Under new rules, number of practice hours have been reduced that will extend careers, curb injury counts and make the sport safer.
Giving the NFL players a break
Roddy White stripped off his pads after practising for nearly two-and-a-half hours on a balmy Georgia morning, knowing he would not have to go through that again.
Not on this day, at least.
Two-a-day practices have been tossed aside, joining leather helmets and the Wing-T offence as NFL relics. Good riddance.
No wonder White was wearing such a big smile as lunchtime approached. "I am done for the day, baby," gloated the Atlanta Falcons' star receiver.
Well, that was a bit of an overstatement. There were still meetings to attend, films to watch, weights to lift. In fact, White and his teammates were not even done on the field on Monday, returning in the afternoon for an hour-long practice known in football terms as a walkthrough.
But considering what training camp was like in past years, this feels like a walk in the park.
The league's new collective bargaining agreement finally puts the focus where it should have been all along. On the players. No longer can wannabe generals (some refer to them as coaches) hold two full practices on a single day. No longer can they push players dangerously close to the brink of exhaustion. No longer can they send out players day after day after day in blazing summer heat.
There are coaches and former players - and even some current players - who look at the changes with a disdainful eye, believing it has brought a little too much humanity to this violent sport.
These guys are still going to be throwing themselves into each other for our enjoyment on any given Sunday, maybe even more violently than they did before, because they are not so beat up after training camp. At least now, they will improve the odds of living a better life after they put away the helmet and pads. "I'm trying to live to see 65," White said, "and not have headaches."
"I want to be able to play with my kids when I'm done," added a teammate, safety Thomas DeCoud. What is so unreasonable about that?
While studies continue on the devastating effects football can have on the human body, there is already plenty of anecdotal evidence to break your heart many times over. We have had enough players, such as the late John Mackey, the eloquent, thoughtful Hall of Famer whose mind slipped away in his golden years, undoubtedly because he took far too many blows to the head.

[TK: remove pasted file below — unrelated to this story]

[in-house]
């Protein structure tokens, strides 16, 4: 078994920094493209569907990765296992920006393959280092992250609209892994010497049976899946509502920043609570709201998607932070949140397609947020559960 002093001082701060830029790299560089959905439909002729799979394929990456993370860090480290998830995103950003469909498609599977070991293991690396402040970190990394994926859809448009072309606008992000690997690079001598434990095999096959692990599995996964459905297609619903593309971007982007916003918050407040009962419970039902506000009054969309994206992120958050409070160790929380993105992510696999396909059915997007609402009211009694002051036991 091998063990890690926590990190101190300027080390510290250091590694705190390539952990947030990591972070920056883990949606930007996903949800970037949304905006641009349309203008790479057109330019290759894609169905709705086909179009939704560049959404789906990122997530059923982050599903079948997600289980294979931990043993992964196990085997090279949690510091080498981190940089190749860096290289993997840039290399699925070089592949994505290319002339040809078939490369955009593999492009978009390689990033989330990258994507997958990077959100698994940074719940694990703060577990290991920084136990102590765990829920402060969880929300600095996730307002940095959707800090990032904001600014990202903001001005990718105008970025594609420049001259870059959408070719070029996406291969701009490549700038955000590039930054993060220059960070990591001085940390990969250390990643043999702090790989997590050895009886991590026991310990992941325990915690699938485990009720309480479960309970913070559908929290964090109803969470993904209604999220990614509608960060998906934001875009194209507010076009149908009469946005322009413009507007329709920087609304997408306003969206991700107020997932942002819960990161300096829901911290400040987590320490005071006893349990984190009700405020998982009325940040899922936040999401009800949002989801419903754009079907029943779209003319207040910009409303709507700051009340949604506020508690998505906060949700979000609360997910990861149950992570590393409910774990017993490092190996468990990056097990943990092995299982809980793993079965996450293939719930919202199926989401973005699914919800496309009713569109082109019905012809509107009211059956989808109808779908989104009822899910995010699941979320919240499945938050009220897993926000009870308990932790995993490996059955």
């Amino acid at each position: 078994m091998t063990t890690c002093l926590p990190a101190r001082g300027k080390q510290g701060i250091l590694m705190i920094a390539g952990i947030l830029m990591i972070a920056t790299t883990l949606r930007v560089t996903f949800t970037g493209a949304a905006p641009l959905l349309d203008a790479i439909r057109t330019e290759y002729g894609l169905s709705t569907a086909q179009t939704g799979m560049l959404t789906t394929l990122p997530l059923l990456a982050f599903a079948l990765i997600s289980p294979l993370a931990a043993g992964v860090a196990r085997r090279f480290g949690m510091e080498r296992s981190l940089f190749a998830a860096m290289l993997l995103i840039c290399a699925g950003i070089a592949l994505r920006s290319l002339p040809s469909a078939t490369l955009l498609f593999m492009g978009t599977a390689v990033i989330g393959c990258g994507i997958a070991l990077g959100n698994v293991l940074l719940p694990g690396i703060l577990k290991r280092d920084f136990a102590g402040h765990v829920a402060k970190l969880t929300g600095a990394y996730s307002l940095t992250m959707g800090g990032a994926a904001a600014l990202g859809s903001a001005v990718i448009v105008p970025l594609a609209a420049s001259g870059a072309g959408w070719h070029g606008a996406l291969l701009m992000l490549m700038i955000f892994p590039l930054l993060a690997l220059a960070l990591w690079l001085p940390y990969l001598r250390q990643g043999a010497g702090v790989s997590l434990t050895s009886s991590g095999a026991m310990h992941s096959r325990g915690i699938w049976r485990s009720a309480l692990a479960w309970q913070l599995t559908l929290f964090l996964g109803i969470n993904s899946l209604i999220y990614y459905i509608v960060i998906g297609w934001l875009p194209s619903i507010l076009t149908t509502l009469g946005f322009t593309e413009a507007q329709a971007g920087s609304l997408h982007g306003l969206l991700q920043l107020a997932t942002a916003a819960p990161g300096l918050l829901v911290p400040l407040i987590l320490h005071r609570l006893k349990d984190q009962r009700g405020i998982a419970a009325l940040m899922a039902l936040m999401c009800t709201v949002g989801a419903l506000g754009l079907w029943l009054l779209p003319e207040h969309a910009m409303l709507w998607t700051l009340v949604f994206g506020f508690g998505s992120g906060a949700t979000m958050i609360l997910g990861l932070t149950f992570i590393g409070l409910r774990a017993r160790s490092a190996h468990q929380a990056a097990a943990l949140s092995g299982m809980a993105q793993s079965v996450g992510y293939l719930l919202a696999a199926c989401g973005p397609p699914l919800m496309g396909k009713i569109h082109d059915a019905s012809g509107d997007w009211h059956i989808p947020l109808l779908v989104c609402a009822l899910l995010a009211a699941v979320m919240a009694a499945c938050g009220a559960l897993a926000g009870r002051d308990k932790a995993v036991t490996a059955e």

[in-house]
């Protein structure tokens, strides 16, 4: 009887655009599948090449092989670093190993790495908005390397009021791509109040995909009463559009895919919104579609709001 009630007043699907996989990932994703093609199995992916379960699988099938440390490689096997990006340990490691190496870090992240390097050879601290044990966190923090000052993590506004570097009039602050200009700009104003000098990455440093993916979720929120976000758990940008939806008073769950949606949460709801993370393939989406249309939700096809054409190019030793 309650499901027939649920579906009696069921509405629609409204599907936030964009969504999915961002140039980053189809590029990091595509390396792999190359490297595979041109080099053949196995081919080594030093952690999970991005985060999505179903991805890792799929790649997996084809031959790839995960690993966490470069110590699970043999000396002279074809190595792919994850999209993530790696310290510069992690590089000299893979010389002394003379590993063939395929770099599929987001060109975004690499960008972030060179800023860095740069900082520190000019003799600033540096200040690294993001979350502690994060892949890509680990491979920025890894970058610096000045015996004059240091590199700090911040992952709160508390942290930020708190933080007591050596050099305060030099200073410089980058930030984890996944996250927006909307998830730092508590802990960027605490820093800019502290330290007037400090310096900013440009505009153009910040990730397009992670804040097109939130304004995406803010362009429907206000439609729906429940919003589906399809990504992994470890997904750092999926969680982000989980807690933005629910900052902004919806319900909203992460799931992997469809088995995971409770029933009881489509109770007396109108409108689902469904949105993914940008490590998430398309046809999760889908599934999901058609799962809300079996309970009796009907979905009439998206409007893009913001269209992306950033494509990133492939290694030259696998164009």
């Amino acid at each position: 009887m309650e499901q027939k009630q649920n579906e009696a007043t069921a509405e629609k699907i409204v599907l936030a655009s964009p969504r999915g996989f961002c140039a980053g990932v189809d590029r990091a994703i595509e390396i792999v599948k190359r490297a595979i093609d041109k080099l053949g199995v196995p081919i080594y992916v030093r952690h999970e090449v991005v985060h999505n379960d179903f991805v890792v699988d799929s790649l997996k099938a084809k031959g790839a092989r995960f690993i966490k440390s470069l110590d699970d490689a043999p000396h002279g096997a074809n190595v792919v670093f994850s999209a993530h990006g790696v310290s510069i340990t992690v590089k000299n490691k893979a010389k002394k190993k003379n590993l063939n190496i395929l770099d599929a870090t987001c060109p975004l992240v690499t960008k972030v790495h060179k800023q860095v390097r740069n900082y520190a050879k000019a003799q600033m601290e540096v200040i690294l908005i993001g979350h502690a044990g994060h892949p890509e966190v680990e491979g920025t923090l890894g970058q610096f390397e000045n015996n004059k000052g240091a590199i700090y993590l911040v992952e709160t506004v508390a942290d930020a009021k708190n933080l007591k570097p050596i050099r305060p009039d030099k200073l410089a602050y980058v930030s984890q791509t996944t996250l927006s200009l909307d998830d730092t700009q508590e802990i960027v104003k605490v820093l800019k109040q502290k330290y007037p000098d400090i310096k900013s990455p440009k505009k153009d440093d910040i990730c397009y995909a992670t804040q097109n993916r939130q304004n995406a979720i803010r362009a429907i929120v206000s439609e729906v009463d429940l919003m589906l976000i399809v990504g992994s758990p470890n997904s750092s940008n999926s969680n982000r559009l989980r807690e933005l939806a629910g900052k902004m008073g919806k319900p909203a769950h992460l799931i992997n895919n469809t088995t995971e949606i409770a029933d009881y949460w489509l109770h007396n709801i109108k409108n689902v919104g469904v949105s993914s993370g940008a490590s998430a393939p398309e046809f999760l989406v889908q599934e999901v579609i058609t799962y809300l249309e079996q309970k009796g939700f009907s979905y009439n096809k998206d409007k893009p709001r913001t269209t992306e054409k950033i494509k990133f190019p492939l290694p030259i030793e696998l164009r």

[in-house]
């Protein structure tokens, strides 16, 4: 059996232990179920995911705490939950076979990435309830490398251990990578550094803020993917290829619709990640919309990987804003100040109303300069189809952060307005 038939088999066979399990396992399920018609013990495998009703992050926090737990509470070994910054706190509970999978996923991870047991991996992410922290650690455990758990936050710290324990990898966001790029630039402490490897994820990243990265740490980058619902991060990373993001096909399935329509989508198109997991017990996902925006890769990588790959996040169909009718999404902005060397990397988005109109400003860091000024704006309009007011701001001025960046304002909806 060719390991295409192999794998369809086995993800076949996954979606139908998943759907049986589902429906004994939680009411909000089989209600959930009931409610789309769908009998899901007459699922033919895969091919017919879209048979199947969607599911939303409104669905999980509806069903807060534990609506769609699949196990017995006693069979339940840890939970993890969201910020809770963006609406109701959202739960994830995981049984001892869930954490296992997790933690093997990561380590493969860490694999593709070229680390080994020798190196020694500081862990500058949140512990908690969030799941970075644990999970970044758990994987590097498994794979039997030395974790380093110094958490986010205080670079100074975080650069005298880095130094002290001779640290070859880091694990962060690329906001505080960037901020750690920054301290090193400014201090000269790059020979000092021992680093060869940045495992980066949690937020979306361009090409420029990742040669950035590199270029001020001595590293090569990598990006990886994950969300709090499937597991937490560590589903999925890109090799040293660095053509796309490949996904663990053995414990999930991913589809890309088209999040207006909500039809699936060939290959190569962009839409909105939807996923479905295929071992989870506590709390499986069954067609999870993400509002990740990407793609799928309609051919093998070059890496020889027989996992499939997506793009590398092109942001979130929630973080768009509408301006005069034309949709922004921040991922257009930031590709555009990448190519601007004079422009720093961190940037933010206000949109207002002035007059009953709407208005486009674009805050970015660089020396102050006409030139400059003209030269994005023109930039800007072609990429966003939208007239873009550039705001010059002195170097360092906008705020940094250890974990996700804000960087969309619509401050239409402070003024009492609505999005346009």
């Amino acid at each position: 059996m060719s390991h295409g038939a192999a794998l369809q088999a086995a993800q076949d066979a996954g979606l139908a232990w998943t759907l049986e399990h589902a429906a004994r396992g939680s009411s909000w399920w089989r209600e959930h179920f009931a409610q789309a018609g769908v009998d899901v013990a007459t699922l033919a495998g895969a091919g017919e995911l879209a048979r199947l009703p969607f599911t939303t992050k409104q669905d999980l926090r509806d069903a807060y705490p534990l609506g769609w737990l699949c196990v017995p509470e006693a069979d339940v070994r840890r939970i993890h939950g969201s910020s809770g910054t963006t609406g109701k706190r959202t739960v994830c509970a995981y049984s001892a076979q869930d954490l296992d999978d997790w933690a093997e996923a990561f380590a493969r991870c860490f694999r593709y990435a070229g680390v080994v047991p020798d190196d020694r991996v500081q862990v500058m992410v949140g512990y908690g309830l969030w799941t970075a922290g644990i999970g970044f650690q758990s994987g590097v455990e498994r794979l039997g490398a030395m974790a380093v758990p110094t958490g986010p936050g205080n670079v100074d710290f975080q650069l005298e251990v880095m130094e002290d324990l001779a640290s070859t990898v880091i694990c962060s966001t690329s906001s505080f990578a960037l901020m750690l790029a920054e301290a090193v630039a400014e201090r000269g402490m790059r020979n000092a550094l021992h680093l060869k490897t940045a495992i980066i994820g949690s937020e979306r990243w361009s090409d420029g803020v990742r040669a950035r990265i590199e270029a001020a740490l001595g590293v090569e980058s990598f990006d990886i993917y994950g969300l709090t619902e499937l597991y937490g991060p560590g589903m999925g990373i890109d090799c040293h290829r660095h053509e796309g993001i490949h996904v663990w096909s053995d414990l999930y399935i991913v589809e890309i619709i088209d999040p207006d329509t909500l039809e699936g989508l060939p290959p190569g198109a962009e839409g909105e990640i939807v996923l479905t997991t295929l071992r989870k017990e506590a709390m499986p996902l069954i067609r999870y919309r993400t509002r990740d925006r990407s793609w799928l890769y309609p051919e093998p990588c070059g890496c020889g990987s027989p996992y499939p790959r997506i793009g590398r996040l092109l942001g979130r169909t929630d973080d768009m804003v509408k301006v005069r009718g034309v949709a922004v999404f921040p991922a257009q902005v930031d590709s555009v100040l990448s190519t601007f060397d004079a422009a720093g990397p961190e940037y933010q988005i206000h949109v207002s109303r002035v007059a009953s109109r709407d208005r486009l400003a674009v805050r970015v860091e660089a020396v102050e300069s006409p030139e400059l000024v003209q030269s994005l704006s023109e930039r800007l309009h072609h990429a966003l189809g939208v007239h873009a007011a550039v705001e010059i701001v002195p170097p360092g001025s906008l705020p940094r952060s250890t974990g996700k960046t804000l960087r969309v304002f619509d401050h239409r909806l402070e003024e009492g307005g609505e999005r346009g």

Too bad this did not come along sooner for players, such as Mackey, or even Pittsburgh Steelers defensive lineman Casey Hampton, who is 33 years old and going into an 11th season that probably feels like his 111th.
"Coming in under this system and playing this long," he said wistfully, "I could only imagine how much better my body would feel."
Still, there are those - largely in the coaching ranks - who would have you believe these new rules are going to produce a league full of wimps. Many of them speak through gritted teeth, saying these are the rules and they will just have to adapt. Occasionally, one will slip up and say what the majority of them are thinking.
"I think the players got their way a little bit," said Paul Alexander, the offensive line coach for the Cincinnati Bengals. "It's like your kid wants a pony, and the kid gets a pony. I didn't get my kids a pony."
Some have raised the notion that limiting the amount of contact and mandating once-a-week off days during camp - another player benefit in the new agreement - will result in them being less prepared for the rigours of the game, actually resulting in more injuries.
Seriously, does anyone really believe that a player's odds of getting hurt will actually increase because he did not spend enough time running into other gargantuan men at full speed when it did not count in the standings?
"The statistics say it's like being in a car crash every time you make a tackle," DeCoud said. "Well, we're saving ourselves from a lot of car crashes."
The Cleveland linebacker, Scott Fujita, who is on the executive committee of the players' union, said a study, done a few years ago, found that more than half the reported injuries in a given season occurred during the first two weeks of training camp. Fortunately, there are coaches who do not live in the dark ages. The New Orleans defensive co-ordinator, Gregg Williams, says he petitioned the league nearly a decade ago to do away with two-a-days.
"For people not to understand that fatigue and accumulated contact are directly related to injuries, well, they're not very smart," he said.
Maybe in a different era, there was some justification for two-a-days. Some long-time executives remember the 80-20 rule: A team figured 80 per cent of the players would report to camp in shape, while the rest would need a lot of extra running. These days, there probably are not more than one per cent who require anything more than the usual conditioning.
Many players believe the quality of the game will actually improve because they are going be fresher, stronger, faster for the season.
"You can take care of your body the right way," Fujita said. "You can see guys conditioning after practice. Most years, you really can't do that because you're trying to preserve everything you've got for the next practice. We can actually train our bodies in the weight room. We can get with the trainers and do some things we normally wouldn't have time to do."
As if health and safety were not enough reason to embrace these new guidelines, the fans will also come off as winners. Anyone out there against having their favourite player be able to stay on the field longer than he does now? Well, check back in a decade. The average career will undoubtedly be extended. "Without these two-a-days," said DeMarcus Ware, the Dallas linebacker who led the league in sacks two of the past three years, "the sky's the limit."